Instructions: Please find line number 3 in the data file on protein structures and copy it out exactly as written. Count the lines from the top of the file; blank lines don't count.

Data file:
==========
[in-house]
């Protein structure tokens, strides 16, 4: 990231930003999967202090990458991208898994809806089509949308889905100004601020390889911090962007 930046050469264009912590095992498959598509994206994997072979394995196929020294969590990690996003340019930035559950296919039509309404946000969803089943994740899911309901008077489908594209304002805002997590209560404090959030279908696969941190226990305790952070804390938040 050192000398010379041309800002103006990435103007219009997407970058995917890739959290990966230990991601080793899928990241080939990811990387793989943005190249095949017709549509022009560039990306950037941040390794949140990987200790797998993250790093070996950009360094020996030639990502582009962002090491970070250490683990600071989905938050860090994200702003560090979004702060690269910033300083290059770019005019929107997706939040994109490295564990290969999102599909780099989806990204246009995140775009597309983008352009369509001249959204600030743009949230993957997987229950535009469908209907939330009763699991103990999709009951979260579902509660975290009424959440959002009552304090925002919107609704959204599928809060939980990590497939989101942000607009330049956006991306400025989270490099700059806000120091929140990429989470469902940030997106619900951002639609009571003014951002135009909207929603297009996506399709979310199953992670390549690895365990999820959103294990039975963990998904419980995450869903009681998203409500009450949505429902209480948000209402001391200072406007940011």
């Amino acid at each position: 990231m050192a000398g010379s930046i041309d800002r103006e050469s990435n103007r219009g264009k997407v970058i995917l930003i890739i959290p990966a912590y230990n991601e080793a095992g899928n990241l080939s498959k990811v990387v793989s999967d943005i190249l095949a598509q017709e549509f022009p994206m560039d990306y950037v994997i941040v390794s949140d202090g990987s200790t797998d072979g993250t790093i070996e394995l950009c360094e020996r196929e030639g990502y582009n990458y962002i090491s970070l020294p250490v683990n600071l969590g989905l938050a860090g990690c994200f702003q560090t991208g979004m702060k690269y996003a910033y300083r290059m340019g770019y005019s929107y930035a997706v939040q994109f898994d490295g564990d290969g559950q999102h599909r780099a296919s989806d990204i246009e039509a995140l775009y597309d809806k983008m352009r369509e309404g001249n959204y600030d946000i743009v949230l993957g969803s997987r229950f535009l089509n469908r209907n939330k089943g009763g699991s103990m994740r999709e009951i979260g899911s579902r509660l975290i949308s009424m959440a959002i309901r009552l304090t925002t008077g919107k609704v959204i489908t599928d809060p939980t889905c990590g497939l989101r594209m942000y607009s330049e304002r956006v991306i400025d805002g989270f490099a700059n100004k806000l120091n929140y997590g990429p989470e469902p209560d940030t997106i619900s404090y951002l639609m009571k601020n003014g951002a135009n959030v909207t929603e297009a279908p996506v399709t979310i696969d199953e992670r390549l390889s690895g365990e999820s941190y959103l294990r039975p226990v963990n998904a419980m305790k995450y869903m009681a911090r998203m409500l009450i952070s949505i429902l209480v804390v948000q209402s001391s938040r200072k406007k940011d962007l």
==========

């Amino acid at each position: 990231m050192a000398g010379s930046i041309d800002r103006e050469s990435n103007r219009g264009k997407v970058i995917l930003i890739i959290p990966a912590y230990n991601e080793a095992g899928n990241l080939s498959k990811v990387v793989s999967d943005i190249l095949a598509q017709e549509f022009p994206m560039d990306y950037v994997i941040v390794s949140d202090g990987s200790t797998d072979g993250t790093i070996e394995l950009c360094e020996r196929e030639g990502y582009n990458y962002i090491s970070l020294p250490v683990n600071l969590g989905l938050a860090g990690c994200f702003q560090t991208g979004m702060k690269y996003a910033y300083r290059m340019g770019y005019s929107y930035a997706v939040q994109f898994d490295g564990d290969g559950q999102h599909r780099a296919s989806d990204i246009e039509a995140l775009y597309d809806k983008m352009r369509e309404g001249n959204y600030d946000i743009v949230l993957g969803s997987r229950f535009l089509n469908r209907n939330k089943g009763g699991s103990m994740r999709e009951i979260g899911s579902r509660l975290i949308s009424m959440a959002i309901r009552l304090t925002t008077g919107k609704v959204i489908t599928d809060p939980t889905c990590g497939l989101r594209m942000y607009s330049e304002r956006v991306i400025d805002g989270f490099a700059n100004k806000l120091n929140y997590g990429p989470e469902p209560d940030t997106i619900s404090y951002l639609m009571k601020n003014g951002a135009n959030v909207t929603e297009a279908p996506v399709t979310i696969d199953e992670r390549l390889s690895g365990e999820s941190y959103l294990r039975p226990v963990n998904a419980m305790k995450y869903m009681a911090r998203m409500l009450i952070s949505i429902l209480v804390v948000q209402s001391s938040r200072k406007k940011d962007l």